Setting Thesaurus Entry: Old Abandoned Mine

Sight

Rough rock walls, thick cracked support beams (along sides & roof) every few metres down the shaft, dust, rick crumbles, dirt, debris blown in from outside (twigs, leaves, paper garbage/fliers), old broken pick handles, bits of chain, rusted nails/screws, old rails for carts, a rusted out/broken handcart, a forgotten hazard cone, broken or smashed in lunch box, pools of standing water, flooded areas, water seeping from walls, break off rooms in case of a cave in, low ceilings, drill marks in the walls, bits of blasting wire, bats, insects, blocked off shafts, rotted wood & plywood, uneven ground, narrow walkways, water dripping from roof, candle wax drippings off of stakes placed in drill holes to hold candles, smashed-in lantern, bits of hose, cave ins and rock falls, your flashlight beam or headlamp picking up its reflection off of puddles of water or slick walls, bones from small creatures (mice, lizard, bat) near the entrance that came in and died.

Sounds

Echos, boots on rock, accidentally kicking loose stone, creaking, shifting timber, dripping water, amplified sounds from outside through the rock (trucks driving by, construction, etc), heavier breathing at being in a confined space, wind blowing down a shaft from a breach or exit, the rumble of a cave in, voices

Smells

Stale, moist air, cold stone, must, mildew, scummy standing water, sweat, dust (noxious gases: many mines have stores of gasses like Carbon monoxide or radon gas which do not have a smell making them very dangerous--some are also flammable)

Tastes

The tang of cold rock, saliva, sweat, grit in teeth

Touch

Cold, slippery rock, dry, rough work gloves rubbing against fingers, back pain from bent back to maneuver through the tight spaces, smacking head on a low ceiling, bashing/scraping knees as you crawl through low tunnels, the slip of perspiration down the back of the neck, skinning knuckles on rock, banging a hip or elbow in the tight spaces, brushing up against other people in close quarters, walking on a backward slant as you descend, slipping/sliding on loose debris on the walkway, dusty silt drifting through a crack and landing on your face/neck, a flashlight gripped in the hand tightly, smacking flashlight against palm if it starts to flicker, pulling collar up as the air grows frigid, flexing fingers for warmth, aches flare up in knees and other joints as the cool settles deeper in your body, chalky fingers from dust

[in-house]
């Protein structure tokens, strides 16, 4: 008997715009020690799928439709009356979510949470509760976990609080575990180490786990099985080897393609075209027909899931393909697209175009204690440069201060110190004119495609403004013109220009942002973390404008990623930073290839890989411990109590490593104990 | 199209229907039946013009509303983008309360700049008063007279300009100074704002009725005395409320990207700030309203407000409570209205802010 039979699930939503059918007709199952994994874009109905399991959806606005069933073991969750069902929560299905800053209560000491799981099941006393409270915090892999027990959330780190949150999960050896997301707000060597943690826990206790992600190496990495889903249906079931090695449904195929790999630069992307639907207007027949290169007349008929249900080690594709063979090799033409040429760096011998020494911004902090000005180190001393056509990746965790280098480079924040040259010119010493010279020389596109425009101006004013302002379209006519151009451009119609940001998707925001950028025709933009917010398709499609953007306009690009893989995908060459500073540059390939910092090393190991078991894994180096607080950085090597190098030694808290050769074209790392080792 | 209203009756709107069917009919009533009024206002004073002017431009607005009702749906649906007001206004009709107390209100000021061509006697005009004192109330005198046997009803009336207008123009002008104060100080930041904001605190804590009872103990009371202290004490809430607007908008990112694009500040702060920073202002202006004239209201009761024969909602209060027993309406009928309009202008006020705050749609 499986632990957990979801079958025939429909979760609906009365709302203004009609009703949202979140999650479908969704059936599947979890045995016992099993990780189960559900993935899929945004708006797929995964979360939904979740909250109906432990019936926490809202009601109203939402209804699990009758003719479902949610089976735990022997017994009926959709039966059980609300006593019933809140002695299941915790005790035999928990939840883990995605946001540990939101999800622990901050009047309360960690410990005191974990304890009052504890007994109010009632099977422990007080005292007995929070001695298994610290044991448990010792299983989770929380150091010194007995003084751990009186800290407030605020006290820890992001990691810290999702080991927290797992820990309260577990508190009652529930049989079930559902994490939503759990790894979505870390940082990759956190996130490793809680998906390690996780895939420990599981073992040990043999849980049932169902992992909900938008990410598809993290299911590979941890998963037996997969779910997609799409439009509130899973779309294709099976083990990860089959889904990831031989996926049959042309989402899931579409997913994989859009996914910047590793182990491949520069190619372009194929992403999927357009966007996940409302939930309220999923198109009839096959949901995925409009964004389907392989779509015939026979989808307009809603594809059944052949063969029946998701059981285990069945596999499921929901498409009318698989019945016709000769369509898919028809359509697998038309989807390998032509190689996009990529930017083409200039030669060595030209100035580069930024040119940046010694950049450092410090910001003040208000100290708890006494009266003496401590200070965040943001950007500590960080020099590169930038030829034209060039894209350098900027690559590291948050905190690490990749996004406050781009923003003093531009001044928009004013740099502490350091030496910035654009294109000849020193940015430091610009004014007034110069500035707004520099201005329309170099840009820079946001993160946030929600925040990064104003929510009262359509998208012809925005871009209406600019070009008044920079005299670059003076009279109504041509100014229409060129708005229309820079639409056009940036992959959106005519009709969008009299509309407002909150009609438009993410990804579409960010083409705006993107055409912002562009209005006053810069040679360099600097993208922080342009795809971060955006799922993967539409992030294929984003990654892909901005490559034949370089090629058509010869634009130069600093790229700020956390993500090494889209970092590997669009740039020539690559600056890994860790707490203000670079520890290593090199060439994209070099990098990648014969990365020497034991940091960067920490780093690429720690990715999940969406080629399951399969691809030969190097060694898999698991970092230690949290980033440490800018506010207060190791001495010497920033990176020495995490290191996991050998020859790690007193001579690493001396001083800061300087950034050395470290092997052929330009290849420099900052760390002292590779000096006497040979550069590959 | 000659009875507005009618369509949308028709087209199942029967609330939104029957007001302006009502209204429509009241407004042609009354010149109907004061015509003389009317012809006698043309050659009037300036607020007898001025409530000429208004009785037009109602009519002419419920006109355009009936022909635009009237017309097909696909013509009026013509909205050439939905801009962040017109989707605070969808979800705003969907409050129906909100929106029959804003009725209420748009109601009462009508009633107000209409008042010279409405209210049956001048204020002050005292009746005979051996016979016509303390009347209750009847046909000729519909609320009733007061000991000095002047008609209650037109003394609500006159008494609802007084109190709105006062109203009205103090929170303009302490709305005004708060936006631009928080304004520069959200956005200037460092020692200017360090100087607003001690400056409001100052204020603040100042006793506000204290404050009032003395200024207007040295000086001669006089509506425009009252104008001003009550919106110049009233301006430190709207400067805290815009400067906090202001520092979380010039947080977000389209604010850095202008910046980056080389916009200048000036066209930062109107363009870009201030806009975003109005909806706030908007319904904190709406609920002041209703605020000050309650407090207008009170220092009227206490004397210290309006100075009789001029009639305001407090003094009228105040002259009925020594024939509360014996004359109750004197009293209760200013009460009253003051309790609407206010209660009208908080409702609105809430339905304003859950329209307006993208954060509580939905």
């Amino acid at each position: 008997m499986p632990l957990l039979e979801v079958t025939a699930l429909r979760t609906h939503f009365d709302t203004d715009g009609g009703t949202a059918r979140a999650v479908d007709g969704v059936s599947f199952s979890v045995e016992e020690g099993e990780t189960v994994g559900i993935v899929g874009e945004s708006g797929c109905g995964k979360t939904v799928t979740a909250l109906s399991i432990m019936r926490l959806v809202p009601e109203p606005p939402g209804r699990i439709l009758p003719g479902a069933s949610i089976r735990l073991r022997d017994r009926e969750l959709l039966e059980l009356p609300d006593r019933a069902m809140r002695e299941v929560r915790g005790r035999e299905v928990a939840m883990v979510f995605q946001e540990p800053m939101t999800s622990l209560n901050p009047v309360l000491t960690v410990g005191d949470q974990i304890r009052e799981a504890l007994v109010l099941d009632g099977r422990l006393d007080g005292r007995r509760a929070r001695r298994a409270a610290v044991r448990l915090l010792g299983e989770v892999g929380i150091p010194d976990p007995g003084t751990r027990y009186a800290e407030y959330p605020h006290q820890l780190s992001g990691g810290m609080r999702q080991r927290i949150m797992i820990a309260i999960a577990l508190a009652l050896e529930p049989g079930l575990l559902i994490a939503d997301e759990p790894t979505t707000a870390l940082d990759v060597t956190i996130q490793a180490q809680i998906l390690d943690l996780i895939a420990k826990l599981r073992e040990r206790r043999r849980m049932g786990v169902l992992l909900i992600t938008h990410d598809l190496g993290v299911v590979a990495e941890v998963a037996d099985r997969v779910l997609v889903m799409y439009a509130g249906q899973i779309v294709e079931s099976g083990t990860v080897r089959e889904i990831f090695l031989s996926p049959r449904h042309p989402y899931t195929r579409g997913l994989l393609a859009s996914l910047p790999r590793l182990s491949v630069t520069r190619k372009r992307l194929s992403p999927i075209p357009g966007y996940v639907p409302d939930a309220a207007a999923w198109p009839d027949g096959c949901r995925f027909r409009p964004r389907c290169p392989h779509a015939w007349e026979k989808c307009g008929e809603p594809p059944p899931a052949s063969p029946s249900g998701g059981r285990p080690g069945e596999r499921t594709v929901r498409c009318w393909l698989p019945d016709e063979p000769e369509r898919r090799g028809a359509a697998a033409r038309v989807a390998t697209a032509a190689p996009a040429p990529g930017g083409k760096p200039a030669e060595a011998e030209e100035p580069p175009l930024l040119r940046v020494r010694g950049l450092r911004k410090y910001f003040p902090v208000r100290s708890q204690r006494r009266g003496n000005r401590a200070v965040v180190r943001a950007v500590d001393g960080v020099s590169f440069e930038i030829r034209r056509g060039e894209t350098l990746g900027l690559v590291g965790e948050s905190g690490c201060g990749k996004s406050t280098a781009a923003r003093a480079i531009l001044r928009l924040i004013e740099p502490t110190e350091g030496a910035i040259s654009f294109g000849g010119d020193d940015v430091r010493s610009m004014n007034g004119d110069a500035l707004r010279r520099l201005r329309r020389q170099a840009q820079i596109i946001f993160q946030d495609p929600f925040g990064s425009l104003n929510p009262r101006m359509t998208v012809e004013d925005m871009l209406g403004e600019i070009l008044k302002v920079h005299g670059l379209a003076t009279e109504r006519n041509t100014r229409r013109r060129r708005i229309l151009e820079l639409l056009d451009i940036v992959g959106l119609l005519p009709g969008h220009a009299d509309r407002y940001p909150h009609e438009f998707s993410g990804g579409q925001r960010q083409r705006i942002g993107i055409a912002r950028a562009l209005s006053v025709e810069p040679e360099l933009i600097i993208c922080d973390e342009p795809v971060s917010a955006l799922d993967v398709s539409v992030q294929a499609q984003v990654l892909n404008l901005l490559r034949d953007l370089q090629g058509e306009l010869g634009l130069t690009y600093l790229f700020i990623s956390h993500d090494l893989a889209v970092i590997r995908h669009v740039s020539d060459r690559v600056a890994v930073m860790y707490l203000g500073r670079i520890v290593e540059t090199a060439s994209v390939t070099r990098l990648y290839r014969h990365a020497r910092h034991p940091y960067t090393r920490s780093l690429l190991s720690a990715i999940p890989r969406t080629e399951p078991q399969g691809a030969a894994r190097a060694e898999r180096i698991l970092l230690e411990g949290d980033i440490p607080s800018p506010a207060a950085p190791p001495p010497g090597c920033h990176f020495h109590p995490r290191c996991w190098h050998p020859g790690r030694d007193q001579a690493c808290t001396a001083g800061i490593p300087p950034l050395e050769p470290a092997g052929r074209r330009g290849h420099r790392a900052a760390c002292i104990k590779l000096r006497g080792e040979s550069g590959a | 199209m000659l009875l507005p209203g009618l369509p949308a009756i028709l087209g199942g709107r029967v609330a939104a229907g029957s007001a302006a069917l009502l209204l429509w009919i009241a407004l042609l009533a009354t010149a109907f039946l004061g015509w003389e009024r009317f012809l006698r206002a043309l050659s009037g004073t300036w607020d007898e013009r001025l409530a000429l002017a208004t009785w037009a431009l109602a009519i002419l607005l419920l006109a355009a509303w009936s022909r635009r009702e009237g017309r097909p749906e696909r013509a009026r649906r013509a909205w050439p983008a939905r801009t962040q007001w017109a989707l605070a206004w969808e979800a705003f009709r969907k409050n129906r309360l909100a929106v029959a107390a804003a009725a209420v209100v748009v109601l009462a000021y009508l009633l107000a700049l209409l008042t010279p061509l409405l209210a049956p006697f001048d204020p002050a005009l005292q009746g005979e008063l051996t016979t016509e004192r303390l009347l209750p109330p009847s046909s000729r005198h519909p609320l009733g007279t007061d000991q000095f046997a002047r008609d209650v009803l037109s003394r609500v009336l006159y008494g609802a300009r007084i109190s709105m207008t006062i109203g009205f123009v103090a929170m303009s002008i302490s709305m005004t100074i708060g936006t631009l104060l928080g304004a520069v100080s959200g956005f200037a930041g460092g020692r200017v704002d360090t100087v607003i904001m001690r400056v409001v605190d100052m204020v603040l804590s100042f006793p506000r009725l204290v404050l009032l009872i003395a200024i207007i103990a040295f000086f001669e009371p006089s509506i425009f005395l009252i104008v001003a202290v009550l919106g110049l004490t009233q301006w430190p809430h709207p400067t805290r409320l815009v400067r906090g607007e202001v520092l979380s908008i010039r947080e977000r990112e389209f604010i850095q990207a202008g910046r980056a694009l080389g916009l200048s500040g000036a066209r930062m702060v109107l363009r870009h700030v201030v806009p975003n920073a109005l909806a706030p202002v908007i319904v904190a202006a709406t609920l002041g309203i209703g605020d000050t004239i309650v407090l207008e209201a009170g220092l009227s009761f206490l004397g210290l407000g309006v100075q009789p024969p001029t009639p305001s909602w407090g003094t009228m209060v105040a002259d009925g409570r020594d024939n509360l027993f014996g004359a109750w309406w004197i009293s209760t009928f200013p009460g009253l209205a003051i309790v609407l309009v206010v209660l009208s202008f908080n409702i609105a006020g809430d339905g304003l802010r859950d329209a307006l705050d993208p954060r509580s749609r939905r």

Helpful hints:

--The words you choose can convey atmosphere and mood.

Example 1:

Janet handed me her flashlight as she pulled back the rotting plywood covering the shaft. The wood splintered as she chucked it into the dead scrub nearby, leaving a yawning black hole. I swung the beam toward it but the light barely pierced the gloom. This had been my idea, but suddenly my brain was filled with thoughts of homework and tests to study for. I glanced at Janet, who crossed her arms and gave me a knowing smirk. "You going first, or am I?"

Example 2:

When the flashlight flickered, Adam froze. The rough rock walls crept closer each time the beam threatened to leave. His heart pounded faster as he jerked the backpack off his shoulder. When he crouched to root through the bag for his spare batteries, his knee grated against the rough gravel chips covering the floor. The pain was distant compared to the part of his mind that had started up a what if game...what if he had forgotten to bring them? Or what if they had fallen out?

--Similes and metaphors create strong imagery when used sparingly.

Example 1: (Simile)

The tour guide called for us to hold up a minute because he wanted to show us something. Then with a sadistic grin, he flicked the switch that killed the lights all along the shaft. My breath tucked itself away in my chest, refusing to come out. The darkness was beyond imagining, like a night sky with no hope for reaching dawn.

Example 2: (Metaphor)

I secured the straps on the heavy, over sized miner's hat for the tour but it was no use...I'd have an easier time juggling a brick on my head.

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6 comments:

Shannon O'Donnell said...

Fabulous examples! Your posts remind me of Alexander Pope and the poem, "Sound and Sense". I love the way he tells us how to write, while showing us at the same time! That's what you do. ;-)

PJ Hoover said...

No freaking way. I have an old abandoned mine in my current WIP!
:)

C.R. Evers said...

another awesome post! You Rawk!

Bish Denham said...

I continue to be surprised. Reading your setting thesaurus is often like being at the setting!

Angela said...

Shannon, Thanks so mich for your kind words. :-)

PJ, this post is totally selfish. I have a MG that has a big part of the plot taking place in an abandoned mine. Glad it helps you too!

CR, thanks!

Bish, thanks so much! I really enjoy doing these.

Janice said...

I love your post. Great example of descriptive words and how to use them.

Janice~

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